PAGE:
"I did a lot of math and I came out with a calculation that the chances that any individual person — for example, my waiter or someone sitting (with) me ... (at) dinner — has COVID and feels fine is about 1 in 100. It's not zero. So there's a risk there," he said. "But the chances that I will get COVID from going out to dinner are probably 1 in 100 or lower."
Wachter's main concern, he added, remains the risk of so-called long COVID — a condition his wife has — which can include fatigue, brain fog, respiratory issues and other symptoms of the virus that persist several months after being infected. It's estimated that nearly 20 million Americans suffer from long COVID, according to Census Bureau data.
But based on his calculations, the risk of getting long COVID is about 1 in 1,000, and the risk of dying from COVID is about 1 in 200,000, he said.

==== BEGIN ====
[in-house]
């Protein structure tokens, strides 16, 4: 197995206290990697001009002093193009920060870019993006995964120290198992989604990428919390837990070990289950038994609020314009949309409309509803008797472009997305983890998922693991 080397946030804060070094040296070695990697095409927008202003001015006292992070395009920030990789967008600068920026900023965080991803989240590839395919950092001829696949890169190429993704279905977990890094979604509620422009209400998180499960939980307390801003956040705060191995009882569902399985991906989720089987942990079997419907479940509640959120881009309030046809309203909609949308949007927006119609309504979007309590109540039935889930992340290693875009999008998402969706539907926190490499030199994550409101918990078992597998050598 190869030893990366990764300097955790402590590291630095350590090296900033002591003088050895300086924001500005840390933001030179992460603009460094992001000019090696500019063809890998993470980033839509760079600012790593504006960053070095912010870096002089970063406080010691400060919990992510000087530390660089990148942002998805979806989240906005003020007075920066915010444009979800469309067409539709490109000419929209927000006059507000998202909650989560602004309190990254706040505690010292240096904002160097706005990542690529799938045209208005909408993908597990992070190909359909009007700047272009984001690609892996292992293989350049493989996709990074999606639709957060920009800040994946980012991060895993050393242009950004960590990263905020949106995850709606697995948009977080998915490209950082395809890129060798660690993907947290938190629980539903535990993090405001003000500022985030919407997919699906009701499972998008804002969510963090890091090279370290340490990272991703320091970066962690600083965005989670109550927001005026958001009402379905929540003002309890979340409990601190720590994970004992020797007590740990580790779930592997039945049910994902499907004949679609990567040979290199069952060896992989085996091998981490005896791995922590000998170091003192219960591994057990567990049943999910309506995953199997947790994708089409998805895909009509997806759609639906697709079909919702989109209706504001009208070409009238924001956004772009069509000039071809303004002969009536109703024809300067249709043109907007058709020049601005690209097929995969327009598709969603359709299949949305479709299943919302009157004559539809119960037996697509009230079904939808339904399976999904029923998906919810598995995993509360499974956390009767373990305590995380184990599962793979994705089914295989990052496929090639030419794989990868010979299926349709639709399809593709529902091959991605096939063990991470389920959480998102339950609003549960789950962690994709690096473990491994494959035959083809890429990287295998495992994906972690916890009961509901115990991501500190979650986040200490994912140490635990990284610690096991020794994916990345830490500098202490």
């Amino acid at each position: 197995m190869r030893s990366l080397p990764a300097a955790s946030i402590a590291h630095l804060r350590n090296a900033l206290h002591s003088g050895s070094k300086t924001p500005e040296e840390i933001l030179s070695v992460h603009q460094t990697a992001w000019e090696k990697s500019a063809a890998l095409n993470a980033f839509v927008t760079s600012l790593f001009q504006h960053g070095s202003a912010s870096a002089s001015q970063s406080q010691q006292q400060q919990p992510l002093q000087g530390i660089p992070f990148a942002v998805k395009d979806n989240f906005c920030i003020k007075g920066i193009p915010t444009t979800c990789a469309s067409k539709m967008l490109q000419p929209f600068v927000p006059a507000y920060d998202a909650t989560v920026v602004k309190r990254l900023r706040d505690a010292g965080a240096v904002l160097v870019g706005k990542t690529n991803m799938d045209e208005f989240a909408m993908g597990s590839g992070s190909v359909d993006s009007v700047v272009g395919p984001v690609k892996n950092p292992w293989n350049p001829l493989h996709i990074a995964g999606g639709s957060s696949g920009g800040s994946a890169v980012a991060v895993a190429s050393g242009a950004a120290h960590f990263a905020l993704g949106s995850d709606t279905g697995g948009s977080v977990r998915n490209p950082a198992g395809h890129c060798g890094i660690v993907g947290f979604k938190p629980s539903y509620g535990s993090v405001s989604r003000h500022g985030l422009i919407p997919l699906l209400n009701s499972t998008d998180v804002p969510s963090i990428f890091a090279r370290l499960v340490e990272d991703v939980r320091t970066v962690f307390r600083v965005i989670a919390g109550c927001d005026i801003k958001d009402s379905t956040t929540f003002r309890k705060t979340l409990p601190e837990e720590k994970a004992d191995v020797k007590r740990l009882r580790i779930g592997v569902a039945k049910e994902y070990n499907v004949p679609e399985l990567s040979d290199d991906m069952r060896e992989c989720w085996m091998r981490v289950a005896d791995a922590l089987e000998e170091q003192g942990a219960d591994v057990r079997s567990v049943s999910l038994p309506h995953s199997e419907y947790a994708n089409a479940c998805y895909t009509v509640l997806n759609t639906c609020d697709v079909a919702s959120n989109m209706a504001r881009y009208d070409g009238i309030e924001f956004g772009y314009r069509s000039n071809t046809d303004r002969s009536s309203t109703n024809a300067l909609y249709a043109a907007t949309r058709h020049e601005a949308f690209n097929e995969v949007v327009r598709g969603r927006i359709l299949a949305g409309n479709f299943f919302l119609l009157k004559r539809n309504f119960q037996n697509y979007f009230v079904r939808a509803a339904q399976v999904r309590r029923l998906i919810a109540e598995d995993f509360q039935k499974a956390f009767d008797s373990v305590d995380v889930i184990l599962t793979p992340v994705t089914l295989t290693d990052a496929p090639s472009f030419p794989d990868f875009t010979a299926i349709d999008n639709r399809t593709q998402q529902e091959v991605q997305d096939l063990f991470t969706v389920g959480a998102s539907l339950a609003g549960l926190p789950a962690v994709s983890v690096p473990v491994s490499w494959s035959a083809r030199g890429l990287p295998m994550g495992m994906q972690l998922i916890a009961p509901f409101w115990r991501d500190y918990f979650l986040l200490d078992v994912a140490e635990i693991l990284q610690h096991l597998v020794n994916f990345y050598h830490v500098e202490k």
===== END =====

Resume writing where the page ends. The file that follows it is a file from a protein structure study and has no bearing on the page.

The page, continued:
"Those are levels of risk that I'm willing to accept if I want to go out with friends or family and it's too cold to eat outside," Wachter said. "I'd still prefer to eat outside, over inside. I think it's safer. It's not like I'm saying it's perfectly safe, but it has crossed my threshold to say the risk is low enough that I'm now willing to do it."
But, he added, people need to make their own informed choices.
"I'm not telling anybody it should cross their threshold or not," he said. "When I go in a restaurant, it's packed, bars are packed. So a lot of people have already made this choice long ago."
KQED’s Emma Silvers contributed reporting to this story.